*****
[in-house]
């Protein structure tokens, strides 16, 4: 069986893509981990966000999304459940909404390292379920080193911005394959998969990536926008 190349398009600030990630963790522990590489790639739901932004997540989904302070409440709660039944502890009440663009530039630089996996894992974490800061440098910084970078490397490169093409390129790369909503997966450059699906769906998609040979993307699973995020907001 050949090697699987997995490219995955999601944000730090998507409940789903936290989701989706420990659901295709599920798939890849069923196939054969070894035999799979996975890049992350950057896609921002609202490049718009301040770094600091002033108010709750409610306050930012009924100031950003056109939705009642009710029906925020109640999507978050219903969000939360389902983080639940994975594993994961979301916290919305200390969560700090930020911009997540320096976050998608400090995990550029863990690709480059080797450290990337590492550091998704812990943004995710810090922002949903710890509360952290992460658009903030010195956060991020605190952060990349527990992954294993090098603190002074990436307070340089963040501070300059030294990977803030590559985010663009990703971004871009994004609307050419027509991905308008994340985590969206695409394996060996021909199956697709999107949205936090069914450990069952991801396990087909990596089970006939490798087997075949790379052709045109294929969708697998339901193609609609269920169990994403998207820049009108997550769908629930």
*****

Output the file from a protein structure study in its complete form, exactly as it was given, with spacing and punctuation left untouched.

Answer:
[in-house]
């Protein structure tokens, strides 16, 4: 069986893509981990966000999304459940909404390292379920080193911005394959998969990536926008 190349398009600030990630963790522990590489790639739901932004997540989904302070409440709660039944502890009440663009530039630089996996894992974490800061440098910084970078490397490169093409390129790369909503997966450059699906769906998609040979993307699973995020907001 050949090697699987997995490219995955999601944000730090998507409940789903936290989701989706420990659901295709599920798939890849069923196939054969070894035999799979996975890049992350950057896609921002609202490049718009301040770094600091002033108010709750409610306050930012009924100031950003056109939705009642009710029906925020109640999507978050219903969000939360389902983080639940994975594993994961979301916290919305200390969560700090930020911009997540320096976050998608400090995990550029863990690709480059080797450290990337590492550091998704812990943004995710810090922002949903710890509360952290992460658009903030010195956060991020605190952060990349527990992954294993090098603190002074990436307070340089963040501070300059030294990977803030590559985010663009990703971004871009994004609307050419027509991905308008994340985590969206695409394996060996021909199956697709999107949205936090069914450990069952991801396990087909990596089970006939490798087997075949790379052709045109294929969708697998339901193609609609269920169990994403998207820049009108997550769908629930």